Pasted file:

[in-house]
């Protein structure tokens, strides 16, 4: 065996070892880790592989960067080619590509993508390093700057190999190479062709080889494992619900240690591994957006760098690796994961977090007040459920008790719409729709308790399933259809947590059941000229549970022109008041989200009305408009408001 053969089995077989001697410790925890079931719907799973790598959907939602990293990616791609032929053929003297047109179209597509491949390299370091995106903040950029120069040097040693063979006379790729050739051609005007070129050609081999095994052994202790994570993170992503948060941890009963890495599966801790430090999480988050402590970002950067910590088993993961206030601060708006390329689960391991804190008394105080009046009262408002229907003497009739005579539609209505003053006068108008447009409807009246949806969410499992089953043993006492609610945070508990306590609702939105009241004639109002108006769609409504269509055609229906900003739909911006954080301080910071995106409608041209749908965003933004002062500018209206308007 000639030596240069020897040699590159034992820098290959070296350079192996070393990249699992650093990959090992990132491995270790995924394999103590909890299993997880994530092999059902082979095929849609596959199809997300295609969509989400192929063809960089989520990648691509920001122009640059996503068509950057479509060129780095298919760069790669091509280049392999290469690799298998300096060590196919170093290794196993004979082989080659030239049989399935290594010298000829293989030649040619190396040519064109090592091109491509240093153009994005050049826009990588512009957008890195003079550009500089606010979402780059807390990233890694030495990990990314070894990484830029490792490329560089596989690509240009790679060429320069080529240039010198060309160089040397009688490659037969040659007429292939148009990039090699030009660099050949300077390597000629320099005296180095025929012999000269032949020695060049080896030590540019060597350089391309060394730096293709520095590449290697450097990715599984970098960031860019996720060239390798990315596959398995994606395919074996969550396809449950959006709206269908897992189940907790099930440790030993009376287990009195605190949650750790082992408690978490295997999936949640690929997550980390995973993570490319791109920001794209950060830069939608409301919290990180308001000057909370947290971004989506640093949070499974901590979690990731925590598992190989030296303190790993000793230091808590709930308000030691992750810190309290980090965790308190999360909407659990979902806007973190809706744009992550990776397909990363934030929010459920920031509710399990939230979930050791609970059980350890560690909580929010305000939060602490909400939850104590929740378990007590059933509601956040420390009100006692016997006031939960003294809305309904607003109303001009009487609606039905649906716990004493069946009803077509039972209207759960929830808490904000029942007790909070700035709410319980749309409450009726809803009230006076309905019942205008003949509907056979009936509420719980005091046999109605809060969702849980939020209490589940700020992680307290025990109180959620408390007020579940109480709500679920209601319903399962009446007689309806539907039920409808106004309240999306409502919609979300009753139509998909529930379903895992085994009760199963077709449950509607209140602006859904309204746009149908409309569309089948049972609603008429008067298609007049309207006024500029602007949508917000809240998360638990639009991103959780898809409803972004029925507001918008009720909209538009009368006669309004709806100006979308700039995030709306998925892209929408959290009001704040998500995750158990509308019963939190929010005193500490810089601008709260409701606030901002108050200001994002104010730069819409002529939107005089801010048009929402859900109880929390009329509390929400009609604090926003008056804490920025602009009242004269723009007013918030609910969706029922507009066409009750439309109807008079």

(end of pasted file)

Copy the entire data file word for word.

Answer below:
[in-house]
């Protein structure tokens, strides 16, 4: 065996070892880790592989960067080619590509993508390093700057190999190479062709080889494992619900240690591994957006760098690796994961977090007040459920008790719409729709308790399933259809947590059941000229549970022109008041989200009305408009408001 053969089995077989001697410790925890079931719907799973790598959907939602990293990616791609032929053929003297047109179209597509491949390299370091995106903040950029120069040097040693063979006379790729050739051609005007070129050609081999095994052994202790994570993170992503948060941890009963890495599966801790430090999480988050402590970002950067910590088993993961206030601060708006390329689960391991804190008394105080009046009262408002229907003497009739005579539609209505003053006068108008447009409807009246949806969410499992089953043993006492609610945070508990306590609702939105009241004639109002108006769609409504269509055609229906900003739909911006954080301080910071995106409608041209749908965003933004002062500018209206308007 000639030596240069020897040699590159034992820098290959070296350079192996070393990249699992650093990959090992990132491995270790995924394999103590909890299993997880994530092999059902082979095929849609596959199809997300295609969509989400192929063809960089989520990648691509920001122009640059996503068509950057479509060129780095298919760069790669091509280049392999290469690799298998300096060590196919170093290794196993004979082989080659030239049989399935290594010298000829293989030649040619190396040519064109090592091109491509240093153009994005050049826009990588512009957008890195003079550009500089606010979402780059807390990233890694030495990990990314070894990484830029490792490329560089596989690509240009790679060429320069080529240039010198060309160089040397009688490659037969040659007429292939148009990039090699030009660099050949300077390597000629320099005296180095025929012999000269032949020695060049080896030590540019060597350089391309060394730096293709520095590449290697450097990715599984970098960031860019996720060239390798990315596959398995994606395919074996969550396809449950959006709206269908897992189940907790099930440790030993009376287990009195605190949650750790082992408690978490295997999936949640690929997550980390995973993570490319791109920001794209950060830069939608409301919290990180308001000057909370947290971004989506640093949070499974901590979690990731925590598992190989030296303190790993000793230091808590709930308000030691992750810190309290980090965790308190999360909407659990979902806007973190809706744009992550990776397909990363934030929010459920920031509710399990939230979930050791609970059980350890560690909580929010305000939060602490909400939850104590929740378990007590059933509601956040420390009100006692016997006031939960003294809305309904607003109303001009009487609606039905649906716990004493069946009803077509039972209207759960929830808490904000029942007790909070700035709410319980749309409450009726809803009230006076309905019942205008003949509907056979009936509420719980005091046999109605809060969702849980939020209490589940700020992680307290025990109180959620408390007020579940109480709500679920209601319903399962009446007689309806539907039920409808106004309240999306409502919609979300009753139509998909529930379903895992085994009760199963077709449950509607209140602006859904309204746009149908409309569309089948049972609603008429008067298609007049309207006024500029602007949508917000809240998360638990639009991103959780898809409803972004029925507001918008009720909209538009009368006669309004709806100006979308700039995030709306998925892209929408959290009001704040998500995750158990509308019963939190929010005193500490810089601008709260409701606030901002108050200001994002104010730069819409002529939107005089801010048009929402859900109880929390009329509390929400009609604090926003008056804490920025602009009242004269723009007013918030609910969706029922507009066409009750439309109807008079």